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Want To Boost Profits By 10%? Modify These 3 Things


The downside of workplace complexity — daily frustration, red tape, reduced productivity — is no surprise to today’s leaders. But a study from the University of Warwick Business School in the U.K. estimates that complexity is actually robbing the average company of 10% in annual profits. Could simplifying in a few key areas offset the rising cost of complexity for your business?

As a CEO and workplace expert, I’ve guided leaders all over the world through the process of simplifying. Unlike the processes that clutter our work lives, simplifying reduces and streamlines with the goal of removing barriers to productivity and profits. The ideas below are immediately actionable and have helped companies like Citibank and Pfizer reap the rewards of simplification.

1. Simplify decision-making across your entire org. The failure to clarify who should make which decisions slows down hiring, product development and time-to-market. By pushing decisions down to the lowest possible level — also known as the principle of subsidiarity — leaders can focus solely on the decisions with the greatest business impact.  

Start by reviewing the decision-making processes in your organization. Challenge yourself and your colleagues to reduce or eliminate the number of people required to approve, review or sign off on certain decisions. Then, take it to the org: Task each of your direct reports to make two decisions this month that would normally involve your input or approval. By this, I’m talking about minor but incessant questions like “Should I invite Dinesh to the weekly business review  meeting?” or “Can I open a job position for regional sales director?”

Thirty days from now, gather your team and find out which decisions they made and  what other types of decisions they’ll commit to making on their own next month. Once people get used to decision-making, increase the number of monthly choices they’re making to four, eight, 10, and eventually 20.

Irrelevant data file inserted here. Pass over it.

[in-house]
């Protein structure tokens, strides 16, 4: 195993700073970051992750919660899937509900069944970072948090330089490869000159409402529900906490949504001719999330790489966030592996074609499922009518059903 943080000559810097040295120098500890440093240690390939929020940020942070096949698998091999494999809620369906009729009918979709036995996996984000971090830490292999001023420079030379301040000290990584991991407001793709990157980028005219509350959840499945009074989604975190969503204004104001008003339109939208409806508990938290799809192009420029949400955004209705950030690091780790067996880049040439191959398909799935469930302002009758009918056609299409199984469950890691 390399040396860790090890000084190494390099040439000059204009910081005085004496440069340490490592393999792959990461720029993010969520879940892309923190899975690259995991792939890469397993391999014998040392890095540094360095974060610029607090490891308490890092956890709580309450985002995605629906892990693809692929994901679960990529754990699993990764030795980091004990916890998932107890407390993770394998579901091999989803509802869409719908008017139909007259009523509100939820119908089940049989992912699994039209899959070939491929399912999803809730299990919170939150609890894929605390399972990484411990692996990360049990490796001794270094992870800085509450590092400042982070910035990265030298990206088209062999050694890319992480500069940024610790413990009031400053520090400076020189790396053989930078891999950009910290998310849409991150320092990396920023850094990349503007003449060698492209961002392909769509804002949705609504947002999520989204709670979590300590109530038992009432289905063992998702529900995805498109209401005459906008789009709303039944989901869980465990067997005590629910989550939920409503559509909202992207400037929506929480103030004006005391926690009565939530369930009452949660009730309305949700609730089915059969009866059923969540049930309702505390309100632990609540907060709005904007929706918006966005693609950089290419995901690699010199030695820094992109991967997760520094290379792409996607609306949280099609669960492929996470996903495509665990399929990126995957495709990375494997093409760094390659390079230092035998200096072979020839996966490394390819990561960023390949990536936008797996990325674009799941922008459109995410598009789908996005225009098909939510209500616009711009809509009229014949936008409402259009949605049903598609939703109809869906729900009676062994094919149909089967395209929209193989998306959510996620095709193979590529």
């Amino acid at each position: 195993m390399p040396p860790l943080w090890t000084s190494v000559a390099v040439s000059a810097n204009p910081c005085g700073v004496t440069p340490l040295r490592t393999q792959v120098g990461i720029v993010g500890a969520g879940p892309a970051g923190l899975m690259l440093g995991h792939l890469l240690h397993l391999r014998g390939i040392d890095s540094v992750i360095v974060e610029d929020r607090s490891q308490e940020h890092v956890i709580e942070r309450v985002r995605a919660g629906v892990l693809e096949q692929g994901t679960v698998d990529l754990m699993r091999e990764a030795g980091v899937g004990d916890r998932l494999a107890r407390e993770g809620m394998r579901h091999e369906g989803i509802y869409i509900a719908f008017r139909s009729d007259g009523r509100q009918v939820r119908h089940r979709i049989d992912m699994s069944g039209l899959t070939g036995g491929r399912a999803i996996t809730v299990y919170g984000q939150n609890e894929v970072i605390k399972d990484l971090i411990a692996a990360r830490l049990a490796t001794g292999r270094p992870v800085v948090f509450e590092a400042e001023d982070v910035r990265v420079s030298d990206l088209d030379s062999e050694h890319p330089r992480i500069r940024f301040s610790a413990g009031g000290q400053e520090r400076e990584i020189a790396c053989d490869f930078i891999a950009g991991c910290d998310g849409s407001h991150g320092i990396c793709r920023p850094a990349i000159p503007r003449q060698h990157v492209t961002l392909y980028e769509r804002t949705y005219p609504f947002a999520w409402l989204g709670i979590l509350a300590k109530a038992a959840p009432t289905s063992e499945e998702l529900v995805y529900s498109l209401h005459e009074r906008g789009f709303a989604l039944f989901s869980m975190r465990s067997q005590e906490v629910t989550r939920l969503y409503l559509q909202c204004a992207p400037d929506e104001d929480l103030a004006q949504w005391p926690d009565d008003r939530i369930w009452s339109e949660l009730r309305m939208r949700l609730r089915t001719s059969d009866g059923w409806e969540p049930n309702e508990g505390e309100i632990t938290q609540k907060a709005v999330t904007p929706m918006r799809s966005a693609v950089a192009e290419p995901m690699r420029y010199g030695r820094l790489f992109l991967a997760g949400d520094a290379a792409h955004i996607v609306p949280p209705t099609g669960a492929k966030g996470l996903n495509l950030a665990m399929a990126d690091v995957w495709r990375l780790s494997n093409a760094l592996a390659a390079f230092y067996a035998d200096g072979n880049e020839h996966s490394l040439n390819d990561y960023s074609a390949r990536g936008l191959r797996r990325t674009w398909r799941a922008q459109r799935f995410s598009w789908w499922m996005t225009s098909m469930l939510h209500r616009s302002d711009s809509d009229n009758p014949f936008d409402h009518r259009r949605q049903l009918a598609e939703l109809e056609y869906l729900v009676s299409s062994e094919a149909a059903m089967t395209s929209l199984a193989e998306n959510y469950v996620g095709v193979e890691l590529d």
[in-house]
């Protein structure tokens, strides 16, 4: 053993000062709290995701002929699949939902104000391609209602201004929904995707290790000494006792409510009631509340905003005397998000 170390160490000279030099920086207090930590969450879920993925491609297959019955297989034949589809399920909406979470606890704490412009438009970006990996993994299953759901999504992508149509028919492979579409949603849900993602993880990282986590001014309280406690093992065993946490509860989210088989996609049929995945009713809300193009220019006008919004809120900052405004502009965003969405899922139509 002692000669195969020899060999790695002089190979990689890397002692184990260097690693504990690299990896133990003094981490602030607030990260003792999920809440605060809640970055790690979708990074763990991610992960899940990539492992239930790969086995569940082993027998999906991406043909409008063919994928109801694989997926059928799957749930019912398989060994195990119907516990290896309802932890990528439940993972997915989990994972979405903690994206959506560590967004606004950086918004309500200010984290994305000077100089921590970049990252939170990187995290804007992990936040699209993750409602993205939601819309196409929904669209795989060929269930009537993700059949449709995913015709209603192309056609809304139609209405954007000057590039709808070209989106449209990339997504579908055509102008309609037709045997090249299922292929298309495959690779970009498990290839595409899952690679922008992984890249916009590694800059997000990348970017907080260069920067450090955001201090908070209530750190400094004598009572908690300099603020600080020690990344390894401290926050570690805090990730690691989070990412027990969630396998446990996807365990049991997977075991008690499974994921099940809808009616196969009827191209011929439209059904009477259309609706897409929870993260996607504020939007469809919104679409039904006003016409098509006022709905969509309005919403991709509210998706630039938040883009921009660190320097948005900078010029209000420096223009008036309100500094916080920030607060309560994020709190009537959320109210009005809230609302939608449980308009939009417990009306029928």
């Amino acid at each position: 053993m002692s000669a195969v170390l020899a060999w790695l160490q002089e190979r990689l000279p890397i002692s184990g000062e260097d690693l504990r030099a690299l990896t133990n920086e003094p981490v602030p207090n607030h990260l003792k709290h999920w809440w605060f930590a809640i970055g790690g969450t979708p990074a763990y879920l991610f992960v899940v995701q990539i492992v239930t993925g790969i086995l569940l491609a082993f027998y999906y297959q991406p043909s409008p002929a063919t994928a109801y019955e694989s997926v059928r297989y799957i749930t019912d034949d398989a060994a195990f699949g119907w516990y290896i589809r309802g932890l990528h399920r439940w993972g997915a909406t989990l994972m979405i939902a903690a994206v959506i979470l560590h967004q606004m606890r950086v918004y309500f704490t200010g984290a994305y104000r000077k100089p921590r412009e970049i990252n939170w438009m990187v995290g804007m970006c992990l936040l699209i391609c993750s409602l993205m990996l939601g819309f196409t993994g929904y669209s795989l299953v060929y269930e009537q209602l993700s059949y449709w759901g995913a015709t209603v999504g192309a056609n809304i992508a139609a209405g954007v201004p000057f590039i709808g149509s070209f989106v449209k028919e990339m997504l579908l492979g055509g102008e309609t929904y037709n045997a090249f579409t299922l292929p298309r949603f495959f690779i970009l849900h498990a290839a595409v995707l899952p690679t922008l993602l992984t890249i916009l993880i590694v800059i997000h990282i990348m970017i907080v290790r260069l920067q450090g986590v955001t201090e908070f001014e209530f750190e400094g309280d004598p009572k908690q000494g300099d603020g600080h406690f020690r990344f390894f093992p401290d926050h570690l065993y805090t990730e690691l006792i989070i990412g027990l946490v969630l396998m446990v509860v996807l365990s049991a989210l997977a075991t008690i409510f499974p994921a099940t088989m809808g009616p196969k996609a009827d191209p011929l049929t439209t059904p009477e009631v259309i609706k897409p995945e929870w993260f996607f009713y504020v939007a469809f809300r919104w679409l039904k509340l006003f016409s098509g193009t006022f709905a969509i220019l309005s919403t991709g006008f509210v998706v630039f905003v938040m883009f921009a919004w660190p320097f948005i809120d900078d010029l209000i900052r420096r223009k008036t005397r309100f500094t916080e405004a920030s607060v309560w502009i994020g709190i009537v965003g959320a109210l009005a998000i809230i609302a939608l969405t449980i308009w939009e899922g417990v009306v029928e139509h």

At Merck Canada, a group of managers put this concept into practice. They collectively  decided to stop making decisions that their direct reports were already authorized to make — with powerful results. Employees who were known to slack off began taking responsibility for their own decisions. Overall, people made smart decisions and reported feeling more ownership over the outcomes. And the managers actually found themselves with several hours of newly freed-up time every month.

2. Hire simplifiers. Unlike complicators who block progress and poison everything in their path, simplifiers default to efficiency and embrace change that leads to better or faster outcomes. Their daily approach to work is free of minutiae or ego, and their efficiency adds tangible value to their organization.

As you’re interviewing people, look for examples of the candidates’ approach to simplification in their answers. True simplifiers can easily and passionately explain their philosophy and share stories about a process or task that they proudly streamlined or eliminated. They’re honest about the resistance they faced along the way, and can offer personal, detailed accounts of their experience. 

Conversely, beware of candidates who generalize or toss around business jargon in lieu of specifics. If you hear language about “minimizing bureaucracy” or “getting rid of red tape” without personal examples, you’re likely interviewing a status-quo complicator. If the only anecdotes they can share are business news stories or second-hand descriptions of simplicity in action, that’s also a red flag. 

3. Establish anti-complexity metrics. Connecting goals to metrics is the smartest route to measuring the results of your efforts. To track simplification’s impact on your company’s profits, introduce metrics that relate to areas like hiring, product-development and decision-making. Sample metrics could include:

·     Decrease in number of approval layers for hiring qualified candidates.

·     Number of steps/layers removed from our product-development process.

·     Number of monthly hours saved from distributed decision-making.

Before deciding on your goals for each metric, be sure to determine its starting place — your baseline — so you can see how far you’ve come a few months from now. With each metric, calculate where things stand today and where you want them to be. For example, if you currently spend seven hours a month approving, signing off or otherwise reviewing people’s decisions, then 7 is your baseline. Then, customize each goal with an eye on striking a balance between realistic and aspirational. Use these metrics as a guidepost and — a few months or a year from now — as proof of your simplification success.

When complexity gets in the way of profits, productivity or people, leaders must be empowered to remove it. Experiment with the three tactics above and adjust according to the outcomes. Establishing anti-complexity habits now is key to bringing your company to a nimbler, more profitable place in 2022.



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